Land subsidence in Delhi NCR region is increasing at alarming rates
Black-eared kites take journeys of an astounding 3300–4800 kilometres each year across the Himalayas into Central Asia, and back.
Lectures on Probability and Stochastic processes (LPS), an annual workshop for early-career young researchers in India, begins in the Indian Statistical Institute (ISI) Delhi today. The workshop, in its fourteenth year, focuses on the latest advancements in the field of Probability Theory and Stochastic Processes. Held between the 2nd of December to the 6th of December, 2019, the workshop has mini-courses and invited talks, and provides ample networking opportunities for those interested in this field of mathematics.
The city of Delhi has been consistently ranked as one of the world's most polluted cities. As the monsoon ends, haze sets in, with Deepawali around the corner, bringing the entire city to a standstill with low visibility. Besides vehicular emissions, smoke from diesel generators and construction dust, a significant contributor to this problem is the practice of crop residue burning by farmers in Punjab and Haryana. A recent study, published in the journal Nature Sustainability, suggests that groundwater conservation policies, adopted by Punjab and Haryana, have changed the patterns of rice production. These policies, the researchers argue, have led to the concentration of crop residue burning into a narrower period, later in the season.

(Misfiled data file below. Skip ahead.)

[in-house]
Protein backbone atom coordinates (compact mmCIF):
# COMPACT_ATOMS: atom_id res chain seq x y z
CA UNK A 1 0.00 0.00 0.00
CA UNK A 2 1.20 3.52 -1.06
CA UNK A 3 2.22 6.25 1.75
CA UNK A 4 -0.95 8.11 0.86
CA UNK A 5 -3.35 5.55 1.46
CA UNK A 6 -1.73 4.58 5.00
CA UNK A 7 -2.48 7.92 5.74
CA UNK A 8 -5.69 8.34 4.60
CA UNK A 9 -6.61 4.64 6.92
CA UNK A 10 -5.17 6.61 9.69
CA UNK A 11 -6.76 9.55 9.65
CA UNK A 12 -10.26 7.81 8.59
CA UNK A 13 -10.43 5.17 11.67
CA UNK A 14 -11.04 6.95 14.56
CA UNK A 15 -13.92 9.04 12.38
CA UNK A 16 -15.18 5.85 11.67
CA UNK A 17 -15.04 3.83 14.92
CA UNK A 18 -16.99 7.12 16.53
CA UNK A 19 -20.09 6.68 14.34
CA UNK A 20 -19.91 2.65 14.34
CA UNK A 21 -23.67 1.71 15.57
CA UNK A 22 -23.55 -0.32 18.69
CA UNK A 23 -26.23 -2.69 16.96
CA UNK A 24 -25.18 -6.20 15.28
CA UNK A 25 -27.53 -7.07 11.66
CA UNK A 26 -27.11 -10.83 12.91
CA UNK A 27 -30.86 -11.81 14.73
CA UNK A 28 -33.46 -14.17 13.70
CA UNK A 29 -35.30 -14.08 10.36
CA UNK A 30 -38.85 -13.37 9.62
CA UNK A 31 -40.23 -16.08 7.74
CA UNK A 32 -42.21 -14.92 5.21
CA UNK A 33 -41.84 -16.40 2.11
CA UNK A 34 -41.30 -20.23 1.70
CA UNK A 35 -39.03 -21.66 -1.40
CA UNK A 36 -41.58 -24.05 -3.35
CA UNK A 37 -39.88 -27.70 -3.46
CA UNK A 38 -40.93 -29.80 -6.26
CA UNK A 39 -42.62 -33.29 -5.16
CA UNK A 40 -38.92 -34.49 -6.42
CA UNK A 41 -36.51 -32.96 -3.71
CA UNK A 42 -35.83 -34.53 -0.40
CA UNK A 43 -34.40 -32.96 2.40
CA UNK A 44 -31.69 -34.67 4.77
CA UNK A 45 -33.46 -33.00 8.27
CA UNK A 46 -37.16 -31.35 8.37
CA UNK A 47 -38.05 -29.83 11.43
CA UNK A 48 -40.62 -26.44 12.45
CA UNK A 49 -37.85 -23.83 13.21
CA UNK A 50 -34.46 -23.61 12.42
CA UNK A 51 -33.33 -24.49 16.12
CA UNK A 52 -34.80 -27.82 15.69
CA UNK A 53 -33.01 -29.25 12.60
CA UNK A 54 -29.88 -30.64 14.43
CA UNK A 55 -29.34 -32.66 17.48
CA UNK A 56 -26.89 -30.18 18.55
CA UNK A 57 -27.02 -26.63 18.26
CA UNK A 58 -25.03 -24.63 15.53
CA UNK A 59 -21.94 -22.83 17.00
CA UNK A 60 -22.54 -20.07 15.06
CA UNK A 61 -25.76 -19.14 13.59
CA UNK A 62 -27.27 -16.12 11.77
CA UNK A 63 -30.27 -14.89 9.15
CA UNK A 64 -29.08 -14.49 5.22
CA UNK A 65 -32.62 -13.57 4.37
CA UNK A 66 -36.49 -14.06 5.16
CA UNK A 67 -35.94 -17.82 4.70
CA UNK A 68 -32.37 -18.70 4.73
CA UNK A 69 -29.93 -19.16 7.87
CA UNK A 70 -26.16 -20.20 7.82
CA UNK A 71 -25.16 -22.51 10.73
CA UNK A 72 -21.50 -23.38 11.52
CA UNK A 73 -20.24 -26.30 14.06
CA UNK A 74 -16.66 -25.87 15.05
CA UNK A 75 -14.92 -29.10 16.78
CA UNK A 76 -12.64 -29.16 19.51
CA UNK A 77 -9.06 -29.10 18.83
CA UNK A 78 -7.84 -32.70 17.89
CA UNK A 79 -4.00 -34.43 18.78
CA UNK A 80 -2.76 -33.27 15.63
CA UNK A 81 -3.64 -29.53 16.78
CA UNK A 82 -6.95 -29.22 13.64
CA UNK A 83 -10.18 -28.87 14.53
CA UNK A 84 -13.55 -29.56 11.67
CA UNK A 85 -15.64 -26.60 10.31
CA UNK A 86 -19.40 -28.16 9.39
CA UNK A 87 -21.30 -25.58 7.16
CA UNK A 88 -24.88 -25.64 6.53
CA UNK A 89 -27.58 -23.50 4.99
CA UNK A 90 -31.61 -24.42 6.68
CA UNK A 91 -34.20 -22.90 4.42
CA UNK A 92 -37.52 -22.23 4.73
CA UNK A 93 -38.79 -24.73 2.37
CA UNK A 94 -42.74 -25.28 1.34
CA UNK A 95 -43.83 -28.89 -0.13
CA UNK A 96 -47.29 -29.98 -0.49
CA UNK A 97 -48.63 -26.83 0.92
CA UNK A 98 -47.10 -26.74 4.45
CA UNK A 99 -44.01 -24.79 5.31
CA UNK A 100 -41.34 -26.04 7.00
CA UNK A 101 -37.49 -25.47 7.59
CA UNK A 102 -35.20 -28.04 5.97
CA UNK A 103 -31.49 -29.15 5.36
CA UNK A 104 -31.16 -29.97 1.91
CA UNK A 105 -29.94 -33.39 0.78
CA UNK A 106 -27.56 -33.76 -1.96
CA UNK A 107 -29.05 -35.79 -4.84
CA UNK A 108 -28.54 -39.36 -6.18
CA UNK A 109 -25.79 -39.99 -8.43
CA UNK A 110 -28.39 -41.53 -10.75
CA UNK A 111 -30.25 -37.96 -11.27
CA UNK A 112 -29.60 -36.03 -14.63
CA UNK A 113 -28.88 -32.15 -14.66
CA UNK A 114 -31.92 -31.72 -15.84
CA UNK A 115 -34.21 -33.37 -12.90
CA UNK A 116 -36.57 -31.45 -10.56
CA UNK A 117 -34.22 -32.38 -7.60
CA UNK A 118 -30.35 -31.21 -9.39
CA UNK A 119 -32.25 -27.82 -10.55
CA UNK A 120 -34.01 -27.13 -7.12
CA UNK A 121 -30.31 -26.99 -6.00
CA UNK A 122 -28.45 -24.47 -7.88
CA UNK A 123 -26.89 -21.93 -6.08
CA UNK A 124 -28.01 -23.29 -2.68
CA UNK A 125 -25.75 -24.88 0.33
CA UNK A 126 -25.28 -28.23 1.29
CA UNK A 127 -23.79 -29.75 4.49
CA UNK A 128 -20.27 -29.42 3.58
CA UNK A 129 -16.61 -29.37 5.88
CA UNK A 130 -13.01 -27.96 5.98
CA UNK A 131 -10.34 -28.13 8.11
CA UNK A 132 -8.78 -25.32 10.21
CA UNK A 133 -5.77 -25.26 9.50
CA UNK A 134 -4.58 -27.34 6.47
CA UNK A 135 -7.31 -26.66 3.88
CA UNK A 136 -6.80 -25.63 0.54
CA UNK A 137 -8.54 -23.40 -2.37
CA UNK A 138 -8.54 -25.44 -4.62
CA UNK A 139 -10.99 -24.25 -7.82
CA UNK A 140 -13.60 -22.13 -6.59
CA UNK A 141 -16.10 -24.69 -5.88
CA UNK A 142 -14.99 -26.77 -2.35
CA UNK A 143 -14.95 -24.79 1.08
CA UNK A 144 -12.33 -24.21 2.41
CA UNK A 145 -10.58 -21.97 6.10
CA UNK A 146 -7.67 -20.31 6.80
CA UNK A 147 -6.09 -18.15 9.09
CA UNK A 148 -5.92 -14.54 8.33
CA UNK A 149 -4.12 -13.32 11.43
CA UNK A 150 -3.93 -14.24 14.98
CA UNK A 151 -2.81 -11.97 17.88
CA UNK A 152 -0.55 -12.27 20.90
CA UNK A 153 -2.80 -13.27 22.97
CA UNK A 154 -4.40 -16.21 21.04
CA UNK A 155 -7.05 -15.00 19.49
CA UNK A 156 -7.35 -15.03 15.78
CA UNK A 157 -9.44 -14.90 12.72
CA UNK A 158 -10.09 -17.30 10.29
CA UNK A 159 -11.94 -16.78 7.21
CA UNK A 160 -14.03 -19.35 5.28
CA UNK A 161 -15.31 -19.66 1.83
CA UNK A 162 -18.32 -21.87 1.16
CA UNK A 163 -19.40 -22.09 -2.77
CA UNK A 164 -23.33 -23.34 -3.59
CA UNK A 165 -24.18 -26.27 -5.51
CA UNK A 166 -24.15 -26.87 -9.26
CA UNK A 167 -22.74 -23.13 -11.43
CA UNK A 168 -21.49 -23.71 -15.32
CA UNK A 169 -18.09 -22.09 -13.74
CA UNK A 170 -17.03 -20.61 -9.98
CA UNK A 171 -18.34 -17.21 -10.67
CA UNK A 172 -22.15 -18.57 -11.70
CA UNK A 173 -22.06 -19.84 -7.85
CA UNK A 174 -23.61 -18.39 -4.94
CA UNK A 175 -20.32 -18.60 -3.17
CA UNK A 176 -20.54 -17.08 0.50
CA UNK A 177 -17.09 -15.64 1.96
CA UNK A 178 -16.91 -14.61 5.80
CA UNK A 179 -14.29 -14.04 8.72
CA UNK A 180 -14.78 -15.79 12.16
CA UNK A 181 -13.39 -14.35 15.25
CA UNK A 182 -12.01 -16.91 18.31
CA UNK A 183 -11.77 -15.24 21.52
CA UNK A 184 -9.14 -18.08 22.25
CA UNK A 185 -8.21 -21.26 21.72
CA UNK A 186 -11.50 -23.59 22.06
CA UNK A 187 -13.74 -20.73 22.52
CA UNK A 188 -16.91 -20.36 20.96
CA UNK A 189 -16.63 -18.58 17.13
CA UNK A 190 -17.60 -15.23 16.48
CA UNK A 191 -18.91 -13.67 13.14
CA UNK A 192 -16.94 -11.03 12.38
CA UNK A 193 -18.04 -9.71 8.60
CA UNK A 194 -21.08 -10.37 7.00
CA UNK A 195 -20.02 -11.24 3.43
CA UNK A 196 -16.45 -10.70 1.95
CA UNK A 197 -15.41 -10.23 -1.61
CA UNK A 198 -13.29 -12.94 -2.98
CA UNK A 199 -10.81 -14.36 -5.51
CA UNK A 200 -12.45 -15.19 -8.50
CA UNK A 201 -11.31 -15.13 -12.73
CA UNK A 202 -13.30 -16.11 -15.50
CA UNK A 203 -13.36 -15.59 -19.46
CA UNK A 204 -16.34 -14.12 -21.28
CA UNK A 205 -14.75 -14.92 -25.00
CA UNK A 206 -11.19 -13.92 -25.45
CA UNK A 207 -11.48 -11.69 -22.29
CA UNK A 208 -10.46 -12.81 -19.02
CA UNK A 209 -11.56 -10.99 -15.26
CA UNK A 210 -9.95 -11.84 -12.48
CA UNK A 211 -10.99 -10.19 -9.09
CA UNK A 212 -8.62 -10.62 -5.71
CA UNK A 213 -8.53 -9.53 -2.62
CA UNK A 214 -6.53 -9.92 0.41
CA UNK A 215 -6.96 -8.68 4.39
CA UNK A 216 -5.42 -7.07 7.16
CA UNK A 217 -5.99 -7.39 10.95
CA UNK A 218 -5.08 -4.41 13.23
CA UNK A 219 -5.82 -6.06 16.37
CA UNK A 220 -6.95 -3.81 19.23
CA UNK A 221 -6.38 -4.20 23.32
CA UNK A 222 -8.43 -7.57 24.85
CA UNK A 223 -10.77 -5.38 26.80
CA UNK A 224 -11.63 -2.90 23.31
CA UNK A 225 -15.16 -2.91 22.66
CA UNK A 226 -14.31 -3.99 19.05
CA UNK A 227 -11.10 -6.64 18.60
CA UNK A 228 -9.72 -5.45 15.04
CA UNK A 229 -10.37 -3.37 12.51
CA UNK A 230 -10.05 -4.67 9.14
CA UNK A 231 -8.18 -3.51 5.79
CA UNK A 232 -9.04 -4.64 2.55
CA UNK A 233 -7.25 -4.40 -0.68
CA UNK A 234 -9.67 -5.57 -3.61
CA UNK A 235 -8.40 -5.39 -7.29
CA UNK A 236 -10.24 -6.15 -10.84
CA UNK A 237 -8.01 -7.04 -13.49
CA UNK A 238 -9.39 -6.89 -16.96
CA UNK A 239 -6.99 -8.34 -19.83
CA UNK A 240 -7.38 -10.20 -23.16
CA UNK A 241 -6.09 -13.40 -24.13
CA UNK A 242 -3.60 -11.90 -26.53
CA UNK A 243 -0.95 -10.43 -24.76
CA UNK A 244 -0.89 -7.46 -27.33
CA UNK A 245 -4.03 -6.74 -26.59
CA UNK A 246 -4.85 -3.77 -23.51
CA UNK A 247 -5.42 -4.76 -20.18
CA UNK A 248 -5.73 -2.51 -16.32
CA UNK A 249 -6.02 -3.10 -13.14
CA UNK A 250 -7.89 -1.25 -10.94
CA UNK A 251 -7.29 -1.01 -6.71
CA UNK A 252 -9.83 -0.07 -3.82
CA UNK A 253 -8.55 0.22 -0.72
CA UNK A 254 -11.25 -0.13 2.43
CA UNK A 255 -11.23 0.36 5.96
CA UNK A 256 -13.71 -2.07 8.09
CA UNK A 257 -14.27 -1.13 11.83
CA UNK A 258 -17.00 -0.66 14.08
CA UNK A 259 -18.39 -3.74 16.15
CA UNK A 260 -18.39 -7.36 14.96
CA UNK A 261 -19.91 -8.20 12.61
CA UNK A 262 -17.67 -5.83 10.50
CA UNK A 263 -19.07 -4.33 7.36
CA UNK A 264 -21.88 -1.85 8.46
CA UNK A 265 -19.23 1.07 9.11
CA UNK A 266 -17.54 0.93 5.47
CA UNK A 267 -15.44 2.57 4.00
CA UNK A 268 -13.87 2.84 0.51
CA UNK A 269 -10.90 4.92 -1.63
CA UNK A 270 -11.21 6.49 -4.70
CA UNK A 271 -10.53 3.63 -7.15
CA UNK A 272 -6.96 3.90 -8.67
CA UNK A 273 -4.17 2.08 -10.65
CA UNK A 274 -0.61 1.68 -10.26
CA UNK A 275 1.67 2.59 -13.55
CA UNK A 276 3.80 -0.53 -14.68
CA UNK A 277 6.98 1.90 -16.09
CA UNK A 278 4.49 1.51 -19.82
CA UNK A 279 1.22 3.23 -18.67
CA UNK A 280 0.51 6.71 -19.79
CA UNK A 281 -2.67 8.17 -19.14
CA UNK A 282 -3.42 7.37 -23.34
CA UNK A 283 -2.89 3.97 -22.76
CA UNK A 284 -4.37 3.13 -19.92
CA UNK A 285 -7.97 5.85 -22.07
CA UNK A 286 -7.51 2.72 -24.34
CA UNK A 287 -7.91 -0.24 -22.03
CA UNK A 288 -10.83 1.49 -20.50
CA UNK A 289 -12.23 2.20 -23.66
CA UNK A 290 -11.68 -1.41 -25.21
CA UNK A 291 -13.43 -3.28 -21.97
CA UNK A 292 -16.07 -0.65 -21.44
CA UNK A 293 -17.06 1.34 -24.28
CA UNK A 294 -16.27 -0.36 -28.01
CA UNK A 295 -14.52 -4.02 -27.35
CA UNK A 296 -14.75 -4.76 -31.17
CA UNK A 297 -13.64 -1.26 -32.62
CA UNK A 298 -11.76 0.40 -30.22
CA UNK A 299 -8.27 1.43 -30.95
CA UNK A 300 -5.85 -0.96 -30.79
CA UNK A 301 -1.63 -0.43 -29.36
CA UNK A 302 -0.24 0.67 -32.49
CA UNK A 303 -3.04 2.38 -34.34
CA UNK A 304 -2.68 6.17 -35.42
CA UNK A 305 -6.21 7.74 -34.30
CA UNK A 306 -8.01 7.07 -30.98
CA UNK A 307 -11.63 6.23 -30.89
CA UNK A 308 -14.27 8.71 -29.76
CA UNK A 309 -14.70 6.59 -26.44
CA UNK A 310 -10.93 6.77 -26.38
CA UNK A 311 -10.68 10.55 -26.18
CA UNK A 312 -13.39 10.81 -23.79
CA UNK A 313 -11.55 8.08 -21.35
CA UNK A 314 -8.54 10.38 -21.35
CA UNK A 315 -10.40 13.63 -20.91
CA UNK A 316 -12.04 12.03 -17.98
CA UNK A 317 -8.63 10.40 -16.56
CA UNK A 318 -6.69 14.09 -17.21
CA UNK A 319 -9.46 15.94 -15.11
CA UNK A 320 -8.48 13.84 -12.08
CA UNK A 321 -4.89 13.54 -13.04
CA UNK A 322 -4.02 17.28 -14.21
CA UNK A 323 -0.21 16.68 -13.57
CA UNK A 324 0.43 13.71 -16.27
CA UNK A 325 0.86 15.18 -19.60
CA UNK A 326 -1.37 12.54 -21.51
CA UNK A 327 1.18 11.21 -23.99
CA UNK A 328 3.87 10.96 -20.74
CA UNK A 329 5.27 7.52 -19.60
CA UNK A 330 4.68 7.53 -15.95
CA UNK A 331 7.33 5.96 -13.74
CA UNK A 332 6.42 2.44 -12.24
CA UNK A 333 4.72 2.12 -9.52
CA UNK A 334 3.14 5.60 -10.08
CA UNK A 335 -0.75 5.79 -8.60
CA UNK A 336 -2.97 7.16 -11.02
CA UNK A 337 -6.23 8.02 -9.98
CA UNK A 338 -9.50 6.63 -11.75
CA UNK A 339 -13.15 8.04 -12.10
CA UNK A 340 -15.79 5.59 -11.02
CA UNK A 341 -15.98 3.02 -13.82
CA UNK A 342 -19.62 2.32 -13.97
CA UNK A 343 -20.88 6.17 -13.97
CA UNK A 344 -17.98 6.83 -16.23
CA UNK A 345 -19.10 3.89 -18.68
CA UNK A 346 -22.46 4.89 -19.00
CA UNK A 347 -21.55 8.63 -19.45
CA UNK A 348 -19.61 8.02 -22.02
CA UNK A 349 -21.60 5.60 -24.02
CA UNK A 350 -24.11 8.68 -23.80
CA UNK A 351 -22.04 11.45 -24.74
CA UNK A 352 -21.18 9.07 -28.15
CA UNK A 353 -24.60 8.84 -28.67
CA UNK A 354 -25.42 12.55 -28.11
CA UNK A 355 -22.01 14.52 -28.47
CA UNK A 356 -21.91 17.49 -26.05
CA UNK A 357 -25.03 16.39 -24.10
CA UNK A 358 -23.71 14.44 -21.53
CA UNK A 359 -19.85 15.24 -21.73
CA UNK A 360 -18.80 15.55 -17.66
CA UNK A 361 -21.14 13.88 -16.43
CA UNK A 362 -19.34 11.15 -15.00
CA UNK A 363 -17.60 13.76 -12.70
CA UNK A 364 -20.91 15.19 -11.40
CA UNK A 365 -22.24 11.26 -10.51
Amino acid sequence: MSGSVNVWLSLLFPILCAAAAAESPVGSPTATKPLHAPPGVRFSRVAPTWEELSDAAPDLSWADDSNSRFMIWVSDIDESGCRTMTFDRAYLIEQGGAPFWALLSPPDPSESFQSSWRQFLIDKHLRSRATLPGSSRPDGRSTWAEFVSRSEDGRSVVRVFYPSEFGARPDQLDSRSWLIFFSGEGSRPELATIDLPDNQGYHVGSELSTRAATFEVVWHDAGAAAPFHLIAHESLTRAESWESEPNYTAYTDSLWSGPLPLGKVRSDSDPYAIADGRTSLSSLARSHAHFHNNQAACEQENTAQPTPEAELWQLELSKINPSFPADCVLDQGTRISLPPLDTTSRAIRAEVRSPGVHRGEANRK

Delhi, the city once famous for the charm of the Red Fort and the elegance of Qutub Minar, is today infamous for its pollution crisis. Ranked one of the most polluted cities in the world, the air in the city is taking a toll on its residents’ health. With over 10 million vehicles registered in Delhi, it is not surprising that the air is turning toxic. But how bad is the air really in the roads of Delhi?